If your idea of a car is something bigger than a penalty box, or more powerful than a moped, or maybe slightly fun to drive, then I suggest you get yourself down to your local dealer (assuming he hasn’t already folded), pronto, and buy yourself something pretty. It might just be your last chance for a good long while.
President Obama put his signature to new CAFE rules last week, requiring that by 2016, automakers must meet fleet-wide gas mileage averages of 39 mpg for cars and 30 for trucks. This is easy enough to accomplish — build smaller vehicles with smaller engines. Although I can tell you how well that’s going to go over here in Colorado, where getting trapped behind a Prius (or an Aveo or any other wind-up toy car) on a steep incline means growing a full beard before cresting the hill.
Now imagine a Ford F-150 trying to make it up to the Eisenhower Tunnel with a full load of construction equipment and a two-liter four-banger under the hood. You’ll have facial growth like one of the ZZ Top guys before it’s all over, maybe even if you’re a girl.
If you think I’m exaggerating, think again. The anonymous “Mechanic,” writing for Edmunds, worries that the new CAFE standards
won’t save much fuel and won’t save the planet, but they will crush the life out of the car business. From here on out, cars are going to shrink in size, shrivel in power and grow more expensive.
With a goal of a corporate fleet average of 39 mpg for cars by 2016 model year it’s not just V8s that are dead, but V6s and decent-size fours. Of course all the SUVs and the Camaro, Mustang and Corvette as we know them are doomed, that’s obvious, but so are reasonably size minivans, midsize sedans like the Accord and Camry, and anything fun.
And if you have even any small interest in seeing what’s left of Detroit survive, now would be a good time to look on Obama’s works, ye mighty, and despair. Chrysler’s plan is to somehow, someday import FIAT’s small cars. GM has never competed well in the small-car segment, and Ford can’t even sell its well-regarded “Euro Focus” domestically at a profit.
Is there a silver pinstripe anywhere in these dark clouds? Yes: There might be cheating. Lots and lots of cheating. What, automakers will game federal regulations to please their customers? Hard to believe, but it does happen. Remember that the whole gas-guzzling SUV craze got all … crazy … under the current CAFE rules, which seemed pretty stringent when they were first written. But as written, minivans and even the PT Cruiser counted under the rules as “trucks,” which meant lighter requirements. That legal trickery probably postponed Chrysler’s bankruptcy by a good twenty years or more.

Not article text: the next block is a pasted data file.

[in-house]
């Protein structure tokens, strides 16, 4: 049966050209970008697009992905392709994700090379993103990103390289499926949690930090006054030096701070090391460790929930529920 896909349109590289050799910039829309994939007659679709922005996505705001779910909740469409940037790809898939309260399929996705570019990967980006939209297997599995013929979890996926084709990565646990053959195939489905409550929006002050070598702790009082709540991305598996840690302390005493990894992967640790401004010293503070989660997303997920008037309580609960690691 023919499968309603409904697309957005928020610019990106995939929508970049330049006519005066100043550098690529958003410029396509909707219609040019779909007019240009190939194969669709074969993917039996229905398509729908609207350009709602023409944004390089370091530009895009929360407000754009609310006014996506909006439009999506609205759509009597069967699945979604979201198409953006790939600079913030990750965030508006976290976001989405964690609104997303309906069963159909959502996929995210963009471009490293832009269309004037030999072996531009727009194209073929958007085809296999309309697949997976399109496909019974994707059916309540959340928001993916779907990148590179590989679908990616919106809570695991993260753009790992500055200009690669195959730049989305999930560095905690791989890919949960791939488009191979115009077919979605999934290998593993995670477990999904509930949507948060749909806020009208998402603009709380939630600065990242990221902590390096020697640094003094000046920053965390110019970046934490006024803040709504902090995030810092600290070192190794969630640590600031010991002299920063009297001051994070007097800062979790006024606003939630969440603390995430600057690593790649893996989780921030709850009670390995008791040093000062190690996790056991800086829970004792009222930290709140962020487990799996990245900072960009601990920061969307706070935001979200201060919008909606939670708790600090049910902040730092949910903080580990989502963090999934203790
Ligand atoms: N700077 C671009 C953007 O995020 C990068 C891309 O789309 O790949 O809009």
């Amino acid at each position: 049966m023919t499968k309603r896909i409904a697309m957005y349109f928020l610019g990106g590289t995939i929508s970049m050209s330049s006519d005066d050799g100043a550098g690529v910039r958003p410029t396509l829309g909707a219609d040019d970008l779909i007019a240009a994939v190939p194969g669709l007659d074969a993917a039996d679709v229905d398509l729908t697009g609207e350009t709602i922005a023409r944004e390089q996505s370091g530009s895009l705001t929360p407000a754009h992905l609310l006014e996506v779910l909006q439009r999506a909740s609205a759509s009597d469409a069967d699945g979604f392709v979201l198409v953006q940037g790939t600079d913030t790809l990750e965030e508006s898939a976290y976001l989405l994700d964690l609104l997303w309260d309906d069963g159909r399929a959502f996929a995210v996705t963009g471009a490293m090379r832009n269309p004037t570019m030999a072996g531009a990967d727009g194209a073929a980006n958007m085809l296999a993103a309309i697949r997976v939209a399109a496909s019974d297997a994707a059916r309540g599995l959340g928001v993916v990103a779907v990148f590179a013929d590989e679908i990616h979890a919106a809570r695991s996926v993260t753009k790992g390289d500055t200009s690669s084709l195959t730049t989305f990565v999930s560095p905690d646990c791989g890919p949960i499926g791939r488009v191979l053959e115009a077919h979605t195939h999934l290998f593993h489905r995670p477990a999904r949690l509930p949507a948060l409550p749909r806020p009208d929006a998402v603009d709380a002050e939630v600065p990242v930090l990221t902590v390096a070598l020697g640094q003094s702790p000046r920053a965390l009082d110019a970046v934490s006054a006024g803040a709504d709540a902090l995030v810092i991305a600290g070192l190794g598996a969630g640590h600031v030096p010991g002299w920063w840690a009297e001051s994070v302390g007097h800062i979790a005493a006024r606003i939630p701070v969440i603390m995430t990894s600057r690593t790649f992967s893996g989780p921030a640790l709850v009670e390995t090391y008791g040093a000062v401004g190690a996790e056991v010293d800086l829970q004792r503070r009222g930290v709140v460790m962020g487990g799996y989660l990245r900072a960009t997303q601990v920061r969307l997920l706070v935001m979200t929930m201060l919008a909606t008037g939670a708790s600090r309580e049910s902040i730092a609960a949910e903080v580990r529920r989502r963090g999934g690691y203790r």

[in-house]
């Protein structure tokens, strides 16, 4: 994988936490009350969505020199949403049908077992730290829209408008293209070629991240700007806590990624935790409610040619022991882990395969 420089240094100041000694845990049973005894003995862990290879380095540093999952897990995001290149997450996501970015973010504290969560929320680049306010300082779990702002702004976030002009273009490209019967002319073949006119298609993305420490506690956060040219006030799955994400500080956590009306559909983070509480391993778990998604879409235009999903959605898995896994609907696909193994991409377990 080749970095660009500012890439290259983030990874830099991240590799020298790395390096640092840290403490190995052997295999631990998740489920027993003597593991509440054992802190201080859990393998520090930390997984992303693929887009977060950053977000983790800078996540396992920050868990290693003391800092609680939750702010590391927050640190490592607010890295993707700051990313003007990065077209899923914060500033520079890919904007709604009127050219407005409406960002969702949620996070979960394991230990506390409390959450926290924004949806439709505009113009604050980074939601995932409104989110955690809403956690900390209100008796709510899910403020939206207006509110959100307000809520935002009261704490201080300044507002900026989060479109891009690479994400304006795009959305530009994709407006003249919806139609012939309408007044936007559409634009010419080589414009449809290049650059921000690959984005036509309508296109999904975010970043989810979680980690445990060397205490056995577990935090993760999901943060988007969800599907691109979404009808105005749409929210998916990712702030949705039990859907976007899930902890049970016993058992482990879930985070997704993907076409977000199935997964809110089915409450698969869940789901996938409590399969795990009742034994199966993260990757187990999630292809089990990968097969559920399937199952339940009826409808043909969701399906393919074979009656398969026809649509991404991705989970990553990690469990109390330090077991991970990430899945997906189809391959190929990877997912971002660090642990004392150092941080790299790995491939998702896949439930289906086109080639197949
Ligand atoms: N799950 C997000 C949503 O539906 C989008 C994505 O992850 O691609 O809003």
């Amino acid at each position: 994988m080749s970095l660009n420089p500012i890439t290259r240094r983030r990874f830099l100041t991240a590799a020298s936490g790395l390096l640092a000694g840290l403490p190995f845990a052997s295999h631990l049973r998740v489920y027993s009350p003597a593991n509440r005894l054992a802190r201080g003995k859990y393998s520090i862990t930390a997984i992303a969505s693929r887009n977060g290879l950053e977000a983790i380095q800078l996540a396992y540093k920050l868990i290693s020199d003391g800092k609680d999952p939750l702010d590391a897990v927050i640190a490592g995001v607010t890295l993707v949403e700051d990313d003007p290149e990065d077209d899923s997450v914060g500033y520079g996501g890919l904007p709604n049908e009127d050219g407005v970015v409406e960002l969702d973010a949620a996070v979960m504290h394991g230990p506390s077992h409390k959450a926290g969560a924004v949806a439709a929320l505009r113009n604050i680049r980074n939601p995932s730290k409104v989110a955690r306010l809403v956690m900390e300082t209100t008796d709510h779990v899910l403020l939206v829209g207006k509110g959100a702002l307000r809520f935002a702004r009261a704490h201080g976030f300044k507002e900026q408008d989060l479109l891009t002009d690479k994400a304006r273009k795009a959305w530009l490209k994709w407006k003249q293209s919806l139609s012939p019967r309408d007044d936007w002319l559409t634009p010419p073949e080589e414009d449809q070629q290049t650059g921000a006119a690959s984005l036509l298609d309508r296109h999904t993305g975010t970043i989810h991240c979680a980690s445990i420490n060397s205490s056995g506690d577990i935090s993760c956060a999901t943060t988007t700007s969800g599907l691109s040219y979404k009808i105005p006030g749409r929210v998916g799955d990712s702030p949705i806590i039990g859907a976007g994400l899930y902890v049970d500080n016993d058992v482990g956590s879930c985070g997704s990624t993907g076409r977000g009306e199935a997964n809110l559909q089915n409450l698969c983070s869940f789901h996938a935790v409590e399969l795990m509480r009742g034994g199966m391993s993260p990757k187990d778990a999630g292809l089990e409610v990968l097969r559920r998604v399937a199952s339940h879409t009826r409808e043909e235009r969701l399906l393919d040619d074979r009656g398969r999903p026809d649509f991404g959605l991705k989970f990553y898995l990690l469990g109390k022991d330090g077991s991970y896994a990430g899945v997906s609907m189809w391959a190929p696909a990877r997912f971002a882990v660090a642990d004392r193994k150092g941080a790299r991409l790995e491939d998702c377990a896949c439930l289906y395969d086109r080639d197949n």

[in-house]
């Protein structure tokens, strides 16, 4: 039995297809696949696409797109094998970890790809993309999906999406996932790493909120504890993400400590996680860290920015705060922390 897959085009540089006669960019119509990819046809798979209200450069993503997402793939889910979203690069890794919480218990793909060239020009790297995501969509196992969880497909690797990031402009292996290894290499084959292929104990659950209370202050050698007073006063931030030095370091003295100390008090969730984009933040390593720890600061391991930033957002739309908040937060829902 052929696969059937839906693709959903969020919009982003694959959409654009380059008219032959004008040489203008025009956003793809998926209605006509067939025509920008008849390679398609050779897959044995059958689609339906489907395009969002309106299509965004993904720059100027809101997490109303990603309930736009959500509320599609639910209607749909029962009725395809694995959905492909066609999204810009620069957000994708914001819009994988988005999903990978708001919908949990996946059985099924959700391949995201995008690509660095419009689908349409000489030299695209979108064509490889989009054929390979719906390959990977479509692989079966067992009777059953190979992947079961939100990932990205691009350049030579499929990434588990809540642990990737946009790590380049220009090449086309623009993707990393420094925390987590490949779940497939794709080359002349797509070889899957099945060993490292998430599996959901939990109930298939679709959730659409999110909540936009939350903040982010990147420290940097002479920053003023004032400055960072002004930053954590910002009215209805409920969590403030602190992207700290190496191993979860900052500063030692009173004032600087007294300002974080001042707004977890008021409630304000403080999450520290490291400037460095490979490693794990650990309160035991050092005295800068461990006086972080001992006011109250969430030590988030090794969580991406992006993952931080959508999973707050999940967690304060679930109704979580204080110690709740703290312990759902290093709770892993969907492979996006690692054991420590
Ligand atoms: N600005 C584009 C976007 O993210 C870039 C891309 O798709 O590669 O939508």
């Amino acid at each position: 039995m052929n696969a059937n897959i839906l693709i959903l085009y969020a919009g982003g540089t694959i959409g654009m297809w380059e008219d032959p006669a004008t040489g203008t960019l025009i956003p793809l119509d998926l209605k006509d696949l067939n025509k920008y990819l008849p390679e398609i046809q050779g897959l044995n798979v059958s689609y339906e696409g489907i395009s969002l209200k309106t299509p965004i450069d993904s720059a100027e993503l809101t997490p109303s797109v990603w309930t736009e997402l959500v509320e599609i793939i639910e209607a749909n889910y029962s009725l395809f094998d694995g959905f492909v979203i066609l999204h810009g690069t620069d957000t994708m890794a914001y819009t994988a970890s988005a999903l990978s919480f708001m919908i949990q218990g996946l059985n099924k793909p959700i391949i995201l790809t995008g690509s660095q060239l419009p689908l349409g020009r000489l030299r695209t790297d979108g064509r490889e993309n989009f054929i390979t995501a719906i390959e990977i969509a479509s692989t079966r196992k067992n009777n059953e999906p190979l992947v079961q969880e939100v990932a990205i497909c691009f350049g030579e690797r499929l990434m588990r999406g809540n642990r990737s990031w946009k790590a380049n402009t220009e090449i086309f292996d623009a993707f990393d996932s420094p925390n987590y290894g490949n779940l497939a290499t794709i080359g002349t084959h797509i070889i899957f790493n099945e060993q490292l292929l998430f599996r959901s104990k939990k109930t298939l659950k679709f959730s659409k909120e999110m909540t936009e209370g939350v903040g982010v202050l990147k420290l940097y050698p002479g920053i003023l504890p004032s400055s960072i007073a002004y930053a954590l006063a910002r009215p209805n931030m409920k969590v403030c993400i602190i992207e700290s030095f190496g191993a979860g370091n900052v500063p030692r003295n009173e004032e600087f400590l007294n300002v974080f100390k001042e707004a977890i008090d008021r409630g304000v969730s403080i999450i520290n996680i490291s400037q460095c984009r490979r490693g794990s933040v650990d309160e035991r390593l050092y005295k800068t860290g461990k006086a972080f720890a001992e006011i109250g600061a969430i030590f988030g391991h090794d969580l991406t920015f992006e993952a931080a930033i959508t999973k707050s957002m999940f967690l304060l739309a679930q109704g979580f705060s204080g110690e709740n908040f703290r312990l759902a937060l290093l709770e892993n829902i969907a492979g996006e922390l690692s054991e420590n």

Of course, it’s too late to save Chrysler now. And anyway, the day where American tastes and preferences rule the day might be over, no matter what our regulations require.
For a century now, most of the best automotive engineers in the world catered to America’s desires for bigger cars with more power. Even German designers at fabled badges like Mercedes-Benz and BMW always kept at least one eye on the American market. The reason: The USA was the world’s largest, most competitive, and most profitable car market. But how do you say “Those days are closing fast” in Mandarin?
It’s never happened before, but thanks to the continuing collapse in demand here (under ten million new cars per year in 2008 and 2009 vs. 16 million new cars sold in 2006) and the quick recovery of the Chinese economy, Chinese consumers are now buying more new cars than Americans are. If Americans can’t buy the cars we want — bigger, more powerful — then we’ll hang on to the cars we have. Meanwhile, China adds millions of “new middle class” consumers every year, stepping up from motorbikes to their first motorcars.
Chinese tastes might soon demand more attention than ours. And that means the best automotive minds in the world working to produce cars for a country where the primary concerns are low prices on euro-style city cars — and screw the environment.
It’s a bleak future for car lovers. While China is leaving the third world, its car needs will be more like Europe’s than ours. Europe is going the way the American left wishes America would (and might be). And America’s once-proud roads might come to look more and more like Cuba’s — strewn with late model cars no one can replace.
So if you’re the kind of guy or gal who hungers for something that’s got a HEMI, or thinks Chevy is as American as apple pie provided it sports an SS badge, or appreciates the smooth revving rumble of eight German cylinders, or believes that life begins at five liters (or more), then make friends with your favorite car and your most-trustworthy mechanic. You might be seeing lots of both of them over the next twenty years.